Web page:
K12 Inc. drops essay readers in India

When students’ essays came back with comments in oddly phrased English, parents at K12-managed charter schools wondered. Now, under fire from a retired English teacher and blogger, K12 Inc. has stopped outsourcing essay review to India.

“David A. Safier, a retired English teacher in Tucson, Ariz., criticized the use of India-based reviewers on the Blog for Arizona,” reports Education Week.

Writing about the Arizona Virtual Academy, a state-funded public charter school that uses K12’s management and curriculum services, Mr. Safier said the essay-review program raised concerns about educational quality, the use of taxpayer money, and even student safety and privacy. He claims that the Arizona Virtual Academy’s parents may not have been fully informed or consulted about the program.

According to Jeffrey Kwitowski, a K12 spokesman, students handed in first drafts of essays to their teachers, who “reviewed the essays and decided whether to give students their own initial feedback or to use the (online) essay service.”

A teacher using the service would remove sensitive personal information, then using a separate server, would “send it to a reviewer who would provide initial feedback, which [the teacher] would receive and use at their discretion, or discard,” Mr. Kwitowski said.

. . . The essay-review program aimed to save teachers time so they could offer students other activities, such as online writing workshops, and reduce the delay between students’ submissions of essay drafts and their receipt of feedback, Mr. Kwitowski said.

The program did not save K12 money, Kwitowski said.

I don’t see the problem with using online tutors to give students feedback on their essay drafts, though it does seem odd to hire people who aren’t native speakers of English. Nor do I see a problem if an essay reviewer in India knows that some kid named “Jason” in Arizona wrote the essay. They’re not sending nude photos and a MySpace address, I assume.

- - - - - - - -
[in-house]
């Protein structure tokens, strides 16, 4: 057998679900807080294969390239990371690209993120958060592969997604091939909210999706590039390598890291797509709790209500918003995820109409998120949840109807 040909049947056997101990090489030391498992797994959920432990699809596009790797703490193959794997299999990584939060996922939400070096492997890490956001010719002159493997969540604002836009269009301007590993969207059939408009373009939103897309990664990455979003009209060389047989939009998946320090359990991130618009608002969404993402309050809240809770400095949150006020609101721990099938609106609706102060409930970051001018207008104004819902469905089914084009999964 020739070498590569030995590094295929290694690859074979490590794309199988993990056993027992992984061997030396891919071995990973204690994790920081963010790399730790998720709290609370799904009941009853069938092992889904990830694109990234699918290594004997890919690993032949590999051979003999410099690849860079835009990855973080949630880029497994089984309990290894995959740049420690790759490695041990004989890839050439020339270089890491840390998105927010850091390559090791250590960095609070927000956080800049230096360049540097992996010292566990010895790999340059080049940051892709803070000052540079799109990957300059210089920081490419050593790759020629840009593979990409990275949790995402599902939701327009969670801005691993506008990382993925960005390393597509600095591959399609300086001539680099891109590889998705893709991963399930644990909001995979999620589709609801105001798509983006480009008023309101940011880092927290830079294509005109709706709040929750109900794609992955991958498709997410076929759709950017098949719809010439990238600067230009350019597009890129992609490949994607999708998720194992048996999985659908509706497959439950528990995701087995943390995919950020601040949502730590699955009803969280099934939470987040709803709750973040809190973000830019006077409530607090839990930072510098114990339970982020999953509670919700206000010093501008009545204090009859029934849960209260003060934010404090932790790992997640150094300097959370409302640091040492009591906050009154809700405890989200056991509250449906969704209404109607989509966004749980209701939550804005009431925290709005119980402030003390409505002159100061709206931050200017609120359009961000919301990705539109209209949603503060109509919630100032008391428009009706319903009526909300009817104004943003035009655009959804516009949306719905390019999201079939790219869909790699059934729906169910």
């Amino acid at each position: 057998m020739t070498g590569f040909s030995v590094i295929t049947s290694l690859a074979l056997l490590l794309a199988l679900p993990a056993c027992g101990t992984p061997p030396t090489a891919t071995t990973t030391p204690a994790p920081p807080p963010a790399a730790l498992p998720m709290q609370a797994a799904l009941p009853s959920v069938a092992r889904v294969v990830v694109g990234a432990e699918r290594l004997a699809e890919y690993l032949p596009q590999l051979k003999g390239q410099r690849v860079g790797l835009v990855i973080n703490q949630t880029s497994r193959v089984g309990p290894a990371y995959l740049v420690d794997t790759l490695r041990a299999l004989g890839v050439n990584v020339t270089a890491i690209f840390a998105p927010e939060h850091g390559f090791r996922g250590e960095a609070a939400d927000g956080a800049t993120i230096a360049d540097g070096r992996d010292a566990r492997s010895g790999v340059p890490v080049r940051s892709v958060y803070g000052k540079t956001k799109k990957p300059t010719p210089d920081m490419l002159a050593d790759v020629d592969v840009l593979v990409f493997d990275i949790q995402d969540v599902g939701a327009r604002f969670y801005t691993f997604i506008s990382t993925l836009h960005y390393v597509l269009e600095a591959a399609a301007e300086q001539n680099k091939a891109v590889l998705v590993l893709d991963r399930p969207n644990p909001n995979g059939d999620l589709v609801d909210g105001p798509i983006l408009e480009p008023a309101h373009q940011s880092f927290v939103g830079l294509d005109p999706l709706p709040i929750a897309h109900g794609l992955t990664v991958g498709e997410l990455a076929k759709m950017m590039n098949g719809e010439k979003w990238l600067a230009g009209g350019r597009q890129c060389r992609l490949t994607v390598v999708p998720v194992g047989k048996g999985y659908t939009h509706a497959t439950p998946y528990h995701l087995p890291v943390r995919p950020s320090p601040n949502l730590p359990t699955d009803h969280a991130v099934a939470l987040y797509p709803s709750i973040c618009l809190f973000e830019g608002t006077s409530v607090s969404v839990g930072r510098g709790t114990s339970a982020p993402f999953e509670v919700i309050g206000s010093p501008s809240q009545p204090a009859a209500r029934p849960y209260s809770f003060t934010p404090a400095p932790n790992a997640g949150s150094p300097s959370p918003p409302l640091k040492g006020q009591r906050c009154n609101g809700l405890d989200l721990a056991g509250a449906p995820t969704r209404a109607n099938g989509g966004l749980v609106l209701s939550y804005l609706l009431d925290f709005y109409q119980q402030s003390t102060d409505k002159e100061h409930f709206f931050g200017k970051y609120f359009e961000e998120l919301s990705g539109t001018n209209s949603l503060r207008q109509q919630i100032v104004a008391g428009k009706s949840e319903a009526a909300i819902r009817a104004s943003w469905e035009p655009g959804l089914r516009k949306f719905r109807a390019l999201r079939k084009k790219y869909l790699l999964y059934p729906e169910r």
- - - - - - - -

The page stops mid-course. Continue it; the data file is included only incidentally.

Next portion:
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  1. Natives of India can be native speakers of English, thanks to British occupation. However, having taught several students whose parents came from India, I know that the way many Indian-Americans write English reflects how English is spoken in India (and in their American home). It’s easy to spot if you are at all familiar with how most American students write. Actually, those Indian students write longer, more complex sentences with higher-level vocabulary if they are echoing English usage in India.

  2. Sending students’ names to India is probably harmless.

    Signing a contract with the State of Arizona to the effect that all those coming into contact with student information and not doing so is a violation of the terms of the contract one executed.

    The story is not about outsourcing. It is about corporate deception. Parents and the Department of Education (which shelled out $ 20 Million to K12 Inc) have a right to know if the Indian tutors are being used or not.

  3. As an English teacher with a huge pile of essays on my desk right now awaiting my attention, I have HUGE problems with a scheme like this. How am I going to tailor my writing instruction to my students if I don’t actually grade their essays? How am I going to see if I need to reteach that lesson on writing a thesis if I don’t actually evaluate their thesis? How am I to know that they understood the novel they’re writing about? Teaching is a feedback loop — you can’t cut it in half and expect the teaching to work.

    Spend the $20 million on a few new English teachers and cut their student numbers a bit, and they’ll be able to get the essays back faster. Use some of the techniques that keep students writing but cut the paper load a bit, assign more short papers that isolate one or two skills and are quicker to grade — all these are effective instructional methods. NCTE recommends about 60 students, but I’ve never had that few. I don’t start reconsidering my assignments until I’m at about 110 students.